HP gets 'Playboy model and the ex-CEO' lawsuit kicked out ... AGAIN
Judge: Stop wasting my time with this case, shareholders
A lawsuit against HP over alleged violations of an internal ethics code relating to ex-CEO Mark Hurd’s alleged misbehaviour has been dismissed once again after shareholders failed to make their case.
The shareholder plaintiffs alleged securities fraud for the second time, claiming that back in 2006 when HP adopted a “Standards of Business Conduct” (SBC) code, it had been misrepresenting itself.
According to the plaintiffs' complaint in the latest case, HP had not let on that Hurd was already allegedly violating the code by submitting false expense reports and allegedly making unwanted advances on one-time Playboy model Jodie Fisher, who had been working as a consultant for HP.
District Judge Jon Tigar, sitting in California, threw the suit out once back in August 2013 and said this week that the revised version of the suit didn't address his problems with the case.
He dismissed the case with prejudice this time, which means the shareholders can’t try again.
Hurd left the company in a hurry in August 2010 when the allegations of harassment emerged, including an explosive letter from Fisher which went into full and frank detail. An internal HP investigation cleared Hurd of the sexual harassment allegations, but did find that he had submitted inaccurate expense reports.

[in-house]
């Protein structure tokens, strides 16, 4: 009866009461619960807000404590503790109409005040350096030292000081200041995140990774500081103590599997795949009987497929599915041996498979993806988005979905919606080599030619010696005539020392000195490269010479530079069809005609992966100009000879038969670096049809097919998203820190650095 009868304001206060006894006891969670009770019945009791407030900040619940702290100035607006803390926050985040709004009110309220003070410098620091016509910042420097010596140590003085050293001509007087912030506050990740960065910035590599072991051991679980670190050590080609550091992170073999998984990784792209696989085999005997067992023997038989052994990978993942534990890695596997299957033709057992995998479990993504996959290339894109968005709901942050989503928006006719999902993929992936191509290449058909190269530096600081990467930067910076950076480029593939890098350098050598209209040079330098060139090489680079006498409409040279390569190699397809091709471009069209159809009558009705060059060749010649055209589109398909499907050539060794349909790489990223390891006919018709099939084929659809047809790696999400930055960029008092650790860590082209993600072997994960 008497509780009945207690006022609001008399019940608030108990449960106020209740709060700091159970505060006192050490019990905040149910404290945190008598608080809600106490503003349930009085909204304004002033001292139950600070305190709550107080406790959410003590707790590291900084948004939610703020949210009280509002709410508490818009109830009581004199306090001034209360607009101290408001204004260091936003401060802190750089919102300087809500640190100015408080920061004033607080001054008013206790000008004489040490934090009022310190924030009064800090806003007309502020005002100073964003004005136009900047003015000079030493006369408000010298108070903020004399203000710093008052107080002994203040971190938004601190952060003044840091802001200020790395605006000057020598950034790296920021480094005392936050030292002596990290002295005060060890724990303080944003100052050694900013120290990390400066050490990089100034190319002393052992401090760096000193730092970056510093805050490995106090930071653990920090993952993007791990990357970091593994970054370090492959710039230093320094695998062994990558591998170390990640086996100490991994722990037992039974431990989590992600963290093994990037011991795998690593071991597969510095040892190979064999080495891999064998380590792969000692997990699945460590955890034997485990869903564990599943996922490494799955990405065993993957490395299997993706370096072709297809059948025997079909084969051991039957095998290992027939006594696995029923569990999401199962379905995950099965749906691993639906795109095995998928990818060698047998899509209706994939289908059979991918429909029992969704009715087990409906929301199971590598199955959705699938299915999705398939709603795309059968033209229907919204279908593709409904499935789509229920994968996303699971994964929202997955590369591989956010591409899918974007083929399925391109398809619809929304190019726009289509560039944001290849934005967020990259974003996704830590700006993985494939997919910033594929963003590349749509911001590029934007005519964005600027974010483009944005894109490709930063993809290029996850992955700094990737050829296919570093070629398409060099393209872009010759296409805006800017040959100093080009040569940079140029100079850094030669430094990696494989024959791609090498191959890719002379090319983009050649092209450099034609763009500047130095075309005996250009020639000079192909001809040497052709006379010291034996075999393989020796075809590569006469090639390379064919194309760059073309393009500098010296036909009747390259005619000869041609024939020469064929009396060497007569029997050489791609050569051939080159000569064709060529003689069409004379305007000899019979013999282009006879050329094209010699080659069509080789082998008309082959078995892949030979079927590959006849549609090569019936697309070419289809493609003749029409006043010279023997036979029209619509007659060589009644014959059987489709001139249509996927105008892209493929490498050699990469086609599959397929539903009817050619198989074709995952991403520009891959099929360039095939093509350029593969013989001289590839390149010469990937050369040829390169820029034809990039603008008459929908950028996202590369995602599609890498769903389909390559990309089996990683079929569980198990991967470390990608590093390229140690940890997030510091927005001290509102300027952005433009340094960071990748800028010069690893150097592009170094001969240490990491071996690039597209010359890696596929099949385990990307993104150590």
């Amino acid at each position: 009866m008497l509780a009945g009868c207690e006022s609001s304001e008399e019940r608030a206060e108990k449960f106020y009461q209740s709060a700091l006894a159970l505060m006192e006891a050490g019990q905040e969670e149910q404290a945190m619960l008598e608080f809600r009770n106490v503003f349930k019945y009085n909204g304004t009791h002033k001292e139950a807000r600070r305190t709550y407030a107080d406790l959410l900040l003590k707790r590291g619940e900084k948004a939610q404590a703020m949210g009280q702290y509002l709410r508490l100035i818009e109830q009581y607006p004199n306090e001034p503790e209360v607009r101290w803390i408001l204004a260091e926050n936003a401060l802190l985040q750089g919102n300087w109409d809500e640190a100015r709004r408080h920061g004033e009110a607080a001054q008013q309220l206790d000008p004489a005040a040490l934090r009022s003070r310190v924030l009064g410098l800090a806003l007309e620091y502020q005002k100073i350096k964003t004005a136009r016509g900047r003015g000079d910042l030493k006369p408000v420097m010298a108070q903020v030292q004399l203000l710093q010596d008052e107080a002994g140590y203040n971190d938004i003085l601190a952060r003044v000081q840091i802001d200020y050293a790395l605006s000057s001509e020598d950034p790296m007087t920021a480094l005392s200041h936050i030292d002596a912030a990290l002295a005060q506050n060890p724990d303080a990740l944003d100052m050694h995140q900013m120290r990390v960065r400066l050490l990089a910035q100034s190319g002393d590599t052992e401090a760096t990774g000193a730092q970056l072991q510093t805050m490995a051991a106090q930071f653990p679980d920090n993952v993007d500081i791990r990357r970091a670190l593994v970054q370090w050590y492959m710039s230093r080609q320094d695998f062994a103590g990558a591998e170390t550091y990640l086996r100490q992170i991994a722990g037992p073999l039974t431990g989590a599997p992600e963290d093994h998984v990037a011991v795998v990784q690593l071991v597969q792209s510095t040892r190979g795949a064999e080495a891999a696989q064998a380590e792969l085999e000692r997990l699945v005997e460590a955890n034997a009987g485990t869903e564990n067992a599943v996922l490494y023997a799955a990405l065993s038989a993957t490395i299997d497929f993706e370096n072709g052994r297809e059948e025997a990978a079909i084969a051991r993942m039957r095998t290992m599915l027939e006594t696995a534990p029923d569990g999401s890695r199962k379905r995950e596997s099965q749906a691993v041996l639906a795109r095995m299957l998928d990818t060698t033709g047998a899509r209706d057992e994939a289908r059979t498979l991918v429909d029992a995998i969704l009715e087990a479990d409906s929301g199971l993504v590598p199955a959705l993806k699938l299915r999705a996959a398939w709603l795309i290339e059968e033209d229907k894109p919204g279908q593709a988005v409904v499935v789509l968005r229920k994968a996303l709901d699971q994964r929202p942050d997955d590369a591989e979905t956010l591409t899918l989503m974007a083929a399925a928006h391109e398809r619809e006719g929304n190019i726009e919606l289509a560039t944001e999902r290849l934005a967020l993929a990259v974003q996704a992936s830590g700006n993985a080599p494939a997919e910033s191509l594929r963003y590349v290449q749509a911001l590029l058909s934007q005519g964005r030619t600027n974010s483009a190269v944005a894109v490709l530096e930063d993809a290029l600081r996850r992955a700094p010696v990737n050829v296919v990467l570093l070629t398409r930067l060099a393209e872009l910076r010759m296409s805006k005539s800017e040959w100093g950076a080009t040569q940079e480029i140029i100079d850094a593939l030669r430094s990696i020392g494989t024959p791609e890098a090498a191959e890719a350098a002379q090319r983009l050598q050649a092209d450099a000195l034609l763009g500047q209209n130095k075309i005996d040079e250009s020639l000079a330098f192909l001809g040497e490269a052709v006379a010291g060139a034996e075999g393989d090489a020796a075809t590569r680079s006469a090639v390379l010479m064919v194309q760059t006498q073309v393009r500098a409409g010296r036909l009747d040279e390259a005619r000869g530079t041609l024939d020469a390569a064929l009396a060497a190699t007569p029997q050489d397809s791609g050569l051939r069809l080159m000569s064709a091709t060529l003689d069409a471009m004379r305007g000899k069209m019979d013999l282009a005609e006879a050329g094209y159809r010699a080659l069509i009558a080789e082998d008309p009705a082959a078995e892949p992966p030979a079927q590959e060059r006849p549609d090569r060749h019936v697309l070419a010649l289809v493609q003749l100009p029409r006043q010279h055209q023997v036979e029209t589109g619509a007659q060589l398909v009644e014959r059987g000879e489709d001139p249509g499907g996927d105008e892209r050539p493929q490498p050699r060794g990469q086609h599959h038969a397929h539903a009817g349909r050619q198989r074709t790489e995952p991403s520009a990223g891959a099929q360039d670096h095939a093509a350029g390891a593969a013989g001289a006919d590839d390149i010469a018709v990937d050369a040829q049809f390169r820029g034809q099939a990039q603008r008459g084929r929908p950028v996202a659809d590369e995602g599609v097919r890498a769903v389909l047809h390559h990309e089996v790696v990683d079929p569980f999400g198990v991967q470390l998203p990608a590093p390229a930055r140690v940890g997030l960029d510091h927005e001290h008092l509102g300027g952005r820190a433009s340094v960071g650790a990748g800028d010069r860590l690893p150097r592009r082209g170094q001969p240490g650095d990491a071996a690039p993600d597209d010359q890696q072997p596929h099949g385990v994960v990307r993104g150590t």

The shareholders originally told the court that HP’s share price was "inflated" during the time of Hurd’s alleged misbehaviour and that the company’s statements had made it sound like the chief exec was following its code of conduct. But Judge Tigar said HP’s statements about the code were too vague to justify any liability for them and the new complaint did nothing to convince him otherwise.
“The Court previously dismissed the First Amended Complaint because Plaintiff had failed adequately to allege that the SBC contained material misrepresentations, or that Hurd’s concealment of his conduct constituted a fraudulent omission,” Tigar said in his ruling. “The Second Amended Complaint does not cure these problems.
“The bottom line is that the SBC is an ethical code of the kind the Court previously found not to be actionable, and the complaint does not identify any representation by HP or Hurd that amounts to a warranty of ethical compliance with the SBC. Accordingly, Plaintiff has not stated a securities law violation.”
Tigar also said that because he had given the shareholders a second chance to make their case and they’d failed to find enough to back up their claims, any further court action would be “futile”. ®
Sponsored: Benefits from the lessons learned in HPC